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Tips for Growing Cannabis Outdoors Leave a comment

Whilst growing cannabis outdoors can be more unpredictable with not being able to control the weather, wind, temperature, etc, it can also be a much simpler way of growing. Plus, you will be able to save money on grow lights, ventilation, and electricity costs.

You do not have to worry about all the equipment you will need for an indoor grow room and working outdoors can have great effects for your mental health and feeling more relaxed. Growing your cannabis outdoors, under the sun and other natural elements, is a much more organic and traditional way to garden.

Plus, growing outdoors, you will have fewer restrictions on how big your plants can get, compared to a grow room. You will be able to get larger yields, particularly when growing vertically. It can double, triple or even quadruple your yields!

Using the sun not only saves money on grow lights and electricity but it is also environmentally friendly. You can better grow your plants organically when growing cannabis outdoors. The rain can help water your plants, and the wind can help to keep them ventilated.

So, now you have decided you will be growing cannabis outdoors, here are some tips to help you get the best out of your grow space.

Pick a sunny spot for growing cannabis outdoors

Cannabis plants need as much direct sunlight as possible, and a minimum of 6 hours a day. If your garden or balcony does not have an openly sunny spot, you may find it hard to grow your cannabis. Luckily, living in Australia, you are likely to have somewhere to put them!

As summer changes to autumn, the shorter days will naturally tell your plant to start flowering.

small hemp plant growing in the sunshine

Privacy for your plants

Ok, the privacy is more for your benefit. Whether you simply want to conceal the fact you are growing cannabis, or you are worried that it may get stolen, you might want to put it in a spot that is not easily visible. You should check the laws in your area too, as some state that your cannabis plants should not be seen from the street. You may want to plant a few taller plants close by or install a taller fence.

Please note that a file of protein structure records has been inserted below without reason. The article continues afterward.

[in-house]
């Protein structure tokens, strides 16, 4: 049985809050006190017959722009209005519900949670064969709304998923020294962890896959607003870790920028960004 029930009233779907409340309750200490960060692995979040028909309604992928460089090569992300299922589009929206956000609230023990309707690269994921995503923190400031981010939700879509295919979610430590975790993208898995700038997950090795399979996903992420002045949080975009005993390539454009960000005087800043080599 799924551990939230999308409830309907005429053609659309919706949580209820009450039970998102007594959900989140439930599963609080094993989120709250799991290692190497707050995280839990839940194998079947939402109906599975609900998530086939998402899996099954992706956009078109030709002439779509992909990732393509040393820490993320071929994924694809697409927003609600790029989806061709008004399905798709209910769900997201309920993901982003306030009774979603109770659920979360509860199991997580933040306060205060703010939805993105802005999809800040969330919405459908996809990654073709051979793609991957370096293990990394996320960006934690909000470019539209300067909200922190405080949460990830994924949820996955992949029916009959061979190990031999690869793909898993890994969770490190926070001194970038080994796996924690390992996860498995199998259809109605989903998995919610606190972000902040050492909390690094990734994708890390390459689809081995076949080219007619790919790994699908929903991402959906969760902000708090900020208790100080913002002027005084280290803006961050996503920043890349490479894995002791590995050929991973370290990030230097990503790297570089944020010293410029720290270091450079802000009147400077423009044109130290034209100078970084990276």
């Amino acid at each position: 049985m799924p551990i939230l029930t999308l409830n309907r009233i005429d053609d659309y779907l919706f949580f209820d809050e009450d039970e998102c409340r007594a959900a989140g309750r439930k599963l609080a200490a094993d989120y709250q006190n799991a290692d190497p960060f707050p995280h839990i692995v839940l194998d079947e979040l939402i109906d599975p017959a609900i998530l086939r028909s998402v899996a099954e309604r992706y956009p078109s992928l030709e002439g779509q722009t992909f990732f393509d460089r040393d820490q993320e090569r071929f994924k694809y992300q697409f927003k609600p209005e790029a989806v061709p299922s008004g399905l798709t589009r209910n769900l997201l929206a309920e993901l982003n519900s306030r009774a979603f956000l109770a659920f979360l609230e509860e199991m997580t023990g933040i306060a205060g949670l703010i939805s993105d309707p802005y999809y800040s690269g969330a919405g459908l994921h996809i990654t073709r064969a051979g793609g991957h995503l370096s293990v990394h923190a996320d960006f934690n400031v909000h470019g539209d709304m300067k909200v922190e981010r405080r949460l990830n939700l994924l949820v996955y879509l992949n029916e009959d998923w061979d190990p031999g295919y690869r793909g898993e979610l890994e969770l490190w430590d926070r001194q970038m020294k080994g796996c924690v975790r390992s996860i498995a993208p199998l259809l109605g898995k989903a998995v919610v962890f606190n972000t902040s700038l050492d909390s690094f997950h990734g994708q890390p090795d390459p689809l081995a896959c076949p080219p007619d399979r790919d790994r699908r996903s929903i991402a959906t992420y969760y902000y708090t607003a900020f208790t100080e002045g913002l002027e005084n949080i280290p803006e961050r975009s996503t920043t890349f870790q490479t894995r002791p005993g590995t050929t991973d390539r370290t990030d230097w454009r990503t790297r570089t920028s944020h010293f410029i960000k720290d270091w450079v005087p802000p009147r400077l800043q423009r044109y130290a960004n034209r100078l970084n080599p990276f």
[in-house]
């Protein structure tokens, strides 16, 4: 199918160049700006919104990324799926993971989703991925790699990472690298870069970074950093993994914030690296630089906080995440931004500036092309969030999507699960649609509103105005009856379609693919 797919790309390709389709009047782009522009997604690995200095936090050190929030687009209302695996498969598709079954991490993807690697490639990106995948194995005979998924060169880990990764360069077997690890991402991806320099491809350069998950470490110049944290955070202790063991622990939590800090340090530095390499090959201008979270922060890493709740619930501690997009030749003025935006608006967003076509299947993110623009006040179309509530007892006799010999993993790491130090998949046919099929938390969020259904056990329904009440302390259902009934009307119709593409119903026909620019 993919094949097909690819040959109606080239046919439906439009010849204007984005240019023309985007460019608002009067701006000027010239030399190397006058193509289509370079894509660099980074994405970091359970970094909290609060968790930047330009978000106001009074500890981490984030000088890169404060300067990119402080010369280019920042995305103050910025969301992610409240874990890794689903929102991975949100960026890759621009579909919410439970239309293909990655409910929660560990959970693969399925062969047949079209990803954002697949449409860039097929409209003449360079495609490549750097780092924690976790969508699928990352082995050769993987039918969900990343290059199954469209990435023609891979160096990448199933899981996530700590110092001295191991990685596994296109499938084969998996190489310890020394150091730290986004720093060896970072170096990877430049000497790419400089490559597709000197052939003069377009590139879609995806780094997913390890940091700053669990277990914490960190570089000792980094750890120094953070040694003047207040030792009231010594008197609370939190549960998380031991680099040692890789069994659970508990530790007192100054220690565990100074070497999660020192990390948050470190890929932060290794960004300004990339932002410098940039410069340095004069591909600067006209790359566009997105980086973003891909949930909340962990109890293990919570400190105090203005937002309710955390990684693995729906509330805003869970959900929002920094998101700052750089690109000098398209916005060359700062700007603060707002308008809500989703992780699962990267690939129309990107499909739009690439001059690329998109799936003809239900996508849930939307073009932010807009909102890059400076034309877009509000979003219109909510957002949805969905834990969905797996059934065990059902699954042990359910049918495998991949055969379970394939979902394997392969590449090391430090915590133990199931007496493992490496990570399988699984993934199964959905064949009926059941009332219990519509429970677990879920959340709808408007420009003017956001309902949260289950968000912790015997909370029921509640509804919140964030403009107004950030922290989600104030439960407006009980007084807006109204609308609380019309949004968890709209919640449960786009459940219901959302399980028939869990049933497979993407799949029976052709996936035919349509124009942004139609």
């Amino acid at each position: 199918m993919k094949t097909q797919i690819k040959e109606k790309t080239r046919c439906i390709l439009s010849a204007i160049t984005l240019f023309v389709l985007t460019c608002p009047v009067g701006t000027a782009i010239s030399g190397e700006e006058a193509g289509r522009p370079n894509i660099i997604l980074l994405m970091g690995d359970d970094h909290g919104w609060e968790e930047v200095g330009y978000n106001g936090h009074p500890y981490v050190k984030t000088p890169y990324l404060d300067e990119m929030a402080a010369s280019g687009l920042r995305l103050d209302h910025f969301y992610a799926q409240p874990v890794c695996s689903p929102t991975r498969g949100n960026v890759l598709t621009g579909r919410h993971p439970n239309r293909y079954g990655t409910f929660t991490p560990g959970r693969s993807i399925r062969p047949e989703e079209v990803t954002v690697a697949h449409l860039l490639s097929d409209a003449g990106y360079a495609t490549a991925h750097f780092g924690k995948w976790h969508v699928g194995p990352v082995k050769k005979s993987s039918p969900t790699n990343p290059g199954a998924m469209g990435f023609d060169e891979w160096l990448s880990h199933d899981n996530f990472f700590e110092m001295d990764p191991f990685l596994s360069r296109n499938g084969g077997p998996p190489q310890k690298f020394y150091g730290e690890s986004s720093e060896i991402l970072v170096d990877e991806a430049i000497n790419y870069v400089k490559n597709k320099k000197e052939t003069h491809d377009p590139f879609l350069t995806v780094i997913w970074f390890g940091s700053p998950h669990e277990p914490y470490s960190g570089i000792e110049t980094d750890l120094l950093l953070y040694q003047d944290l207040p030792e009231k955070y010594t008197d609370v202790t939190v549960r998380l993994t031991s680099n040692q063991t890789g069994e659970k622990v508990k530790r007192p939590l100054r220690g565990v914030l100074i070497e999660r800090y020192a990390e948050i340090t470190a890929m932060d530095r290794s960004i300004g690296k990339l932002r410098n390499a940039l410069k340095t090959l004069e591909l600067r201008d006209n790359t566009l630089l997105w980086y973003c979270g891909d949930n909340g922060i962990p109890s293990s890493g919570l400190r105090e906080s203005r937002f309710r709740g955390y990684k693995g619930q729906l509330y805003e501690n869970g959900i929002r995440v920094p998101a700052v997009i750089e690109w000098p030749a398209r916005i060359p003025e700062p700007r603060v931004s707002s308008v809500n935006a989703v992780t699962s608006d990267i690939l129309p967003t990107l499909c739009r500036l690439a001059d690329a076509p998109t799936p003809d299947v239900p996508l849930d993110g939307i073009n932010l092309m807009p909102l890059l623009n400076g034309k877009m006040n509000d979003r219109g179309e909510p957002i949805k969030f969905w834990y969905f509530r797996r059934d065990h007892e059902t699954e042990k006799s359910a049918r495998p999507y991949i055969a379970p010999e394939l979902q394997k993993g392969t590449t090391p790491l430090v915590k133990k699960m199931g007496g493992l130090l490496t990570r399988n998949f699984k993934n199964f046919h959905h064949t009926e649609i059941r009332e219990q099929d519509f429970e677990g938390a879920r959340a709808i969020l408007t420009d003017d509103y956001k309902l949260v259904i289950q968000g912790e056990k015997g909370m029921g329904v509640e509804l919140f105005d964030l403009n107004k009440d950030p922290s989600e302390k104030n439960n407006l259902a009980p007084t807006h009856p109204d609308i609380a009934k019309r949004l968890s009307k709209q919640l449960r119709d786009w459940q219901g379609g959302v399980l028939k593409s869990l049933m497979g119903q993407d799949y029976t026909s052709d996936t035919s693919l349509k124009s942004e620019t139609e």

Know how much space you will need

Before you start growing, it is worth considering how many plants you intend to grow and how big you want them to be. If you only have a small space, like a balcony, you may only be able to grow a small number of plants. You might want to plant your cannabis plant in a pot, which can be easily moved about or hidden. Or you may want to plant it in the soil, next to other plants in your garden, which could also be an inconspicuous way to conceal them.

Watch for wind

As it gets hot in Australia, a nice breeze will be welcomed by your plants. However, too much wind can damage them. If you live in a really windy area, you might want to put up a windbreak or find something to put your cannabis plants behind, so they are more sheltered.

Watering

The rain may help to water your plants but to ensure they are getting enough they need, always water when the top inch of your soil is dry. If growing vertically you can set up an automated watering system which is on a timer. This is great if you often forget to water your plants, or you simply do not have much time.

Street lights may alter growth